IPO frenzy shows signs of cooling off; Wired Ventures delays offering
Last week's stock market roller-coaster ride sent shock waves through marketing and media companies lashing their hopes to the Internet.
The falloff hit technology stocks particularly hard and may have forced ad agency Poppe Tyson, New York and Mountain View, Calif., to reconsider the timing of its filing for an initial public offering. The Net-oriented agency late last week was said to be debating whether to delay or cancel its filing.
WAITING OUT THE STORM
Wired Ventures did postpone its offering. President Jane Metcalfe said in a statement the company, publisher of Wired and the World Wide Web zine HotWired, was going to "wait until this storm has passed." Wired Ventures declined further comment.
Also last week, CompuServe reported flat subscribership for two straight months and projected a loss of 15¢ to 20¢ per share for the current quarter ending July 31. Simultaneously, H&R Block announced it would spin off the remaining 80.1% of CompuServe that it owns.
The headlong rush to make fast money on Internet media stocks is probably over, analysts say.
"The market now has significant obstacles for companies seeking to go public," said Abe Jones, managing director of AdMedia Partners, an investment banking and consulting company. "Only the people with a really strong proven record with expertise and proven cash flow are likely to get a hearing."
Poppe Chairman-CEO Fergus O'Daly declined to comment about his agency's pending IPO except to say, "The IPO stuff is public record. The only thing I can suggest is to go wherever those public records are and stay up with it from that standpoint."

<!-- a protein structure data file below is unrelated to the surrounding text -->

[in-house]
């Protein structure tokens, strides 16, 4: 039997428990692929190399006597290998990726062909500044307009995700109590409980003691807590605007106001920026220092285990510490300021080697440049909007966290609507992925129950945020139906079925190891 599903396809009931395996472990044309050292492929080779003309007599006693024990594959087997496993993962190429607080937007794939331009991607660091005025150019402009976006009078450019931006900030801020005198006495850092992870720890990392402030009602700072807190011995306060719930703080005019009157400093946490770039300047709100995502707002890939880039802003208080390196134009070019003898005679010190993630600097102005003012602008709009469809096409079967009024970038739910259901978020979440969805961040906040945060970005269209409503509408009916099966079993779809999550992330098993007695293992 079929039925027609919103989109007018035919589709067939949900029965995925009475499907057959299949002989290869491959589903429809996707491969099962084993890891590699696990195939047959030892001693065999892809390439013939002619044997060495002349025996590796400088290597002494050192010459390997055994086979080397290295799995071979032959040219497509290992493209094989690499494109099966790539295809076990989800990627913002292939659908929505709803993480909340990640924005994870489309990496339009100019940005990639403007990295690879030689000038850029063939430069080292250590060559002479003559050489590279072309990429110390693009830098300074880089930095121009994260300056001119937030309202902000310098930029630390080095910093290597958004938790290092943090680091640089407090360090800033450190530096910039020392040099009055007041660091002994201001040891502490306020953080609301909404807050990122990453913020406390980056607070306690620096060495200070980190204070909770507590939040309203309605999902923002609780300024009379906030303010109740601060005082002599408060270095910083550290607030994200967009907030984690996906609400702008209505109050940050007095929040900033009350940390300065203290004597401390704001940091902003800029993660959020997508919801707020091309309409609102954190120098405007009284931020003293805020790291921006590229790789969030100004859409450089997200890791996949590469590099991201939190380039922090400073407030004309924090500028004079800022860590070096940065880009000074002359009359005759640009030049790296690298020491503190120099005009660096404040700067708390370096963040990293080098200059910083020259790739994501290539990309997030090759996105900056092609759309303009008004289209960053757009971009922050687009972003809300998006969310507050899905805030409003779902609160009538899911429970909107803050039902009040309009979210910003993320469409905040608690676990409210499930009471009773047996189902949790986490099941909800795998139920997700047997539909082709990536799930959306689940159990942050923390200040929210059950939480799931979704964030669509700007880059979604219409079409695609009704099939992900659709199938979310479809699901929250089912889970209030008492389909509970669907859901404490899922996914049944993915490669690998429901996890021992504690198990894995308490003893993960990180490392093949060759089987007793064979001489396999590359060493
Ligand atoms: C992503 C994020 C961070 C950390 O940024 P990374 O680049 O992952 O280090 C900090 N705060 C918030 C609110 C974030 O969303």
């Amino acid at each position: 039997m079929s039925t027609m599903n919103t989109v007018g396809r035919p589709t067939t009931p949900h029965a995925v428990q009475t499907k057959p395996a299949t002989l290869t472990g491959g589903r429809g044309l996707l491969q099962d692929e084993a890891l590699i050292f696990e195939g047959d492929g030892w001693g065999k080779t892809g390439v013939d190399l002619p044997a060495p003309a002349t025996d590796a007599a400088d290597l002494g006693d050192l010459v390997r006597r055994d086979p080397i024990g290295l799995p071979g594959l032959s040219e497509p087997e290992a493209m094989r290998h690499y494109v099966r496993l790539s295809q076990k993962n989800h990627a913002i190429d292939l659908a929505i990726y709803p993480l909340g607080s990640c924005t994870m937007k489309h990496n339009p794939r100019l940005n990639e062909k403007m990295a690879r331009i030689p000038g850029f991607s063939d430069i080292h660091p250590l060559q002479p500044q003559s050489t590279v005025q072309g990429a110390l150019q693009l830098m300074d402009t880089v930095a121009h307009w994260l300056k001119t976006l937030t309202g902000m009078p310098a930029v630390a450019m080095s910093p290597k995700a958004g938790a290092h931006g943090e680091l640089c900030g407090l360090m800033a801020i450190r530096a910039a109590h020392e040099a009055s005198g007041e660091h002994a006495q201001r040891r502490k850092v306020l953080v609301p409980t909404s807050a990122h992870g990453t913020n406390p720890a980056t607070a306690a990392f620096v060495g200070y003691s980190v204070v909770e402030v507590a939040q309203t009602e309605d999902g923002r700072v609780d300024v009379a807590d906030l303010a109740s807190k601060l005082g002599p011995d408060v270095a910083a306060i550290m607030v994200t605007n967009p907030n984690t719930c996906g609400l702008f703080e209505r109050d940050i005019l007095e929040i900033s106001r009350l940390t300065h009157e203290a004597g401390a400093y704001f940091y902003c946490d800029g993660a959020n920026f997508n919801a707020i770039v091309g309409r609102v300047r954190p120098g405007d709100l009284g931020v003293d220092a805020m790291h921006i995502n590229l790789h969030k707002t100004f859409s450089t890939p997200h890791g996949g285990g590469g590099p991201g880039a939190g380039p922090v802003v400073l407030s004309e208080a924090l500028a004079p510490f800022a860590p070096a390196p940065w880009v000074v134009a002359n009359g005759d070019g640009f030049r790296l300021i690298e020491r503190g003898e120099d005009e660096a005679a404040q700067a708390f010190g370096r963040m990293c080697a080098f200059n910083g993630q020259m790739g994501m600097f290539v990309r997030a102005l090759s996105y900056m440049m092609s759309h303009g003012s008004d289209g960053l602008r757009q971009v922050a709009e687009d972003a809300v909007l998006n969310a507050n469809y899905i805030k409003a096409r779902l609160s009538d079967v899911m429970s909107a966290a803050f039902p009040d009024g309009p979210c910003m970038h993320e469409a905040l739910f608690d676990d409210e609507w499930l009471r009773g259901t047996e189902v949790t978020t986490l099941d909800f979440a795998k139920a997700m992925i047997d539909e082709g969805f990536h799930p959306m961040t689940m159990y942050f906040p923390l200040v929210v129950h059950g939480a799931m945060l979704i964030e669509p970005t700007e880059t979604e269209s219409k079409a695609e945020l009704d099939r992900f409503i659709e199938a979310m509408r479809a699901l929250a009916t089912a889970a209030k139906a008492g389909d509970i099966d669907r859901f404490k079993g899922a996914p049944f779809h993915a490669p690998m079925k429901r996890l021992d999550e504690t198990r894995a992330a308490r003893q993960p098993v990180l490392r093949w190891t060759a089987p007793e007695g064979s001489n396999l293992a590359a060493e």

Leap Partnership, Chicago, another agency with strong Internet interests, has made no changes in its plan to go public by yearend, said President Tom Sharbaugh. True North Communications has been preparing an IPO for its True North Technologies unit, originally planned for late summer. However, the stock market's recent volatility and some senior management changes could have slowed progress or desire.
CompuServe's announcement that its subscribership has remained flat at 3.4 million for the past two months didn't surprise analysts.
In a July 16 conference call with shareholders, President-CEO Bob Massey said: a survey of subscribers found that they were canceling because of slower-than-desired access and difficulty in navigating the service. He said CompuServe will detail initiatives to return to profitability late next month.
Internet search engines, among the most hyped technologies issues around, have seen their stock value steadily decline since they went public earlier this year.
While Infoseek Corp. raised about $42 million through its June 8 IPO, Chairman-CEO Robin Johnson said that if his company were going public now, he'd most likely rethink the timing.
For advertisers and agencies, the Internet stock drop could be a dose of needed reality.
"We have constantly urged our clients to pace themselves and not get ahead of themselves," said Rishad Tobaccowala, president of Giant Step, a unit of Leo Burnett Co., Chicago. "What you're seeing in the market right now is what happens when you get ahead of yourself."
Contributing: Kim Cleland, Mark Gleason, Jane Hodges and Bradley Johnson.
Copyright July 1996 Crain Communications Inc.